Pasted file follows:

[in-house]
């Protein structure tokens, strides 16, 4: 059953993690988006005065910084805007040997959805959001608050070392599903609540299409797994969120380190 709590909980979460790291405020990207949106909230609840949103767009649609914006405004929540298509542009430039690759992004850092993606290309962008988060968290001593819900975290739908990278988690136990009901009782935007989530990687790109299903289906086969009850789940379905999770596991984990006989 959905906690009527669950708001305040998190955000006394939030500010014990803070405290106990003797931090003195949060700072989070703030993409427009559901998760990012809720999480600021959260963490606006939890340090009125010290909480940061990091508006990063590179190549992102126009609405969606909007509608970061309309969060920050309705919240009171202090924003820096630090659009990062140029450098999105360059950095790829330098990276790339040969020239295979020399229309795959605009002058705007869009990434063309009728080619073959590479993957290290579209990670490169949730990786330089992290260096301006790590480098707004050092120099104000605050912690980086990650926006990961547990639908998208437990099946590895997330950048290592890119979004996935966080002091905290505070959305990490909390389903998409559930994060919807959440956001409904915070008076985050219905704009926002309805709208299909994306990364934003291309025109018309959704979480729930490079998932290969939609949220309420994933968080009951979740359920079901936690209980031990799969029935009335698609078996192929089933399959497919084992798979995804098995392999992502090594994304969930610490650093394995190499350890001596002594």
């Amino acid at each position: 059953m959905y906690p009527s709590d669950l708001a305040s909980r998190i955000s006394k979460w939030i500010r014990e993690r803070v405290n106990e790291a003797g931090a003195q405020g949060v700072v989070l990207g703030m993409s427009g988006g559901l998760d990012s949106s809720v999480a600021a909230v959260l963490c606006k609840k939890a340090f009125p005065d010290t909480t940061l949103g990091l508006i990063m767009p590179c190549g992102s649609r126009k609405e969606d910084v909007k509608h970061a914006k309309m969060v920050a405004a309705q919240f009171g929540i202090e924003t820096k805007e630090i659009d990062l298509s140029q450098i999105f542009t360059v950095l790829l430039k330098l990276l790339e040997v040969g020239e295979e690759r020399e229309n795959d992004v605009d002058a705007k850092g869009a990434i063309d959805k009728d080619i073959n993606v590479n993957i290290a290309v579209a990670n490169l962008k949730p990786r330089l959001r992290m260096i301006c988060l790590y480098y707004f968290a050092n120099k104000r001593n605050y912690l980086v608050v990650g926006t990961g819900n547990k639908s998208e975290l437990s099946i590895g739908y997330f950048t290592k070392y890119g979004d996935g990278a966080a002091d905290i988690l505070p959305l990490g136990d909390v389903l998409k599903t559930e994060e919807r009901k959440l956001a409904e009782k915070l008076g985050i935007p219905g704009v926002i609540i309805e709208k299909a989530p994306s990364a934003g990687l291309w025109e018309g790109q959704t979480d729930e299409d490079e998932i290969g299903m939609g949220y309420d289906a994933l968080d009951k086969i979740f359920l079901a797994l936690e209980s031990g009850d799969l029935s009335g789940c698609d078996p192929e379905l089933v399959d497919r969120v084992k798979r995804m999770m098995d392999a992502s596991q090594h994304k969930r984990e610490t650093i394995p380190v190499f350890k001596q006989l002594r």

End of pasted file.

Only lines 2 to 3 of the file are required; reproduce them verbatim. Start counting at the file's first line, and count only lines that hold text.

């Protein structure tokens, strides 16, 4: 059953993690988006005065910084805007040997959805959001608050070392599903609540299409797994969120380190 709590909980979460790291405020990207949106909230609840949103767009649609914006405004929540298509542009430039690759992004850092993606290309962008988060968290001593819900975290739908990278988690136990009901009782935007989530990687790109299903289906086969009850789940379905999770596991984990006989 959905906690009527669950708001305040998190955000006394939030500010014990803070405290106990003797931090003195949060700072989070703030993409427009559901998760990012809720999480600021959260963490606006939890340090009125010290909480940061990091508006990063590179190549992102126009609405969606909007509608970061309309969060920050309705919240009171202090924003820096630090659009990062140029450098999105360059950095790829330098990276790339040969020239295979020399229309795959605009002058705007869009990434063309009728080619073959590479993957290290579209990670490169949730990786330089992290260096301006790590480098707004050092120099104000605050912690980086990650926006990961547990639908998208437990099946590895997330950048290592890119979004996935966080002091905290505070959305990490909390389903998409559930994060919807959440956001409904915070008076985050219905704009926002309805709208299909994306990364934003291309025109018309959704979480729930490079998932290969939609949220309420994933968080009951979740359920079901936690209980031990799969029935009335698609078996192929089933399959497919084992798979995804098995392999992502090594994304969930610490650093394995190499350890001596002594």
């Amino acid at each position: 059953m959905y906690p009527s709590d669950l708001a305040s909980r998190i955000s006394k979460w939030i500010r014990e993690r803070v405290n106990e790291a003797g931090a003195q405020g949060v700072v989070l990207g703030m993409s427009g988006g559901l998760d990012s949106s809720v999480a600021a909230v959260l963490c606006k609840k939890a340090f009125p005065d010290t909480t940061l949103g990091l508006i990063m767009p590179c190549g992102s649609r126009k609405e969606d910084v909007k509608h970061a914006k309309m969060v920050a405004a309705q919240f009171g929540i202090e924003t820096k805007e630090i659009d990062l298509s140029q450098i999105f542009t360059v950095l790829l430039k330098l990276l790339e040997v040969g020239e295979e690759r020399e229309n795959d992004v605009d002058a705007k850092g869009a990434i063309d959805k009728d080619i073959n993606v590479n993957i290290a290309v579209a990670n490169l962008k949730p990786r330089l959001r992290m260096i301006c988060l790590y480098y707004f968290a050092n120099k104000r001593n605050y912690l980086v608050v990650g926006t990961g819900n547990k639908s998208e975290l437990s099946i590895g739908y997330f950048t290592k070392y890119g979004d996935g990278a966080a002091d905290i988690l505070p959305l990490g136990d909390v389903l998409k599903t559930e994060e919807r009901k959440l956001a409904e009782k915070l008076g985050i935007p219905g704009v926002i609540i309805e709208k299909a989530p994306s990364a934003g990687l291309w025109e018309g790109q959704t979480d729930e299409d490079e998932i290969g299903m939609g949220y309420d289906a994933l968080d009951k086969i979740f359920l079901a797994l936690e209980s031990g009850d799969l029935s009335g789940c698609d078996p192929e379905l089933v399959d497919r969120v084992k798979r995804m999770m098995d392999a992502s596991q090594h994304k969930r984990e610490t650093i394995p380190v190499f350890k001596q006989l002594r």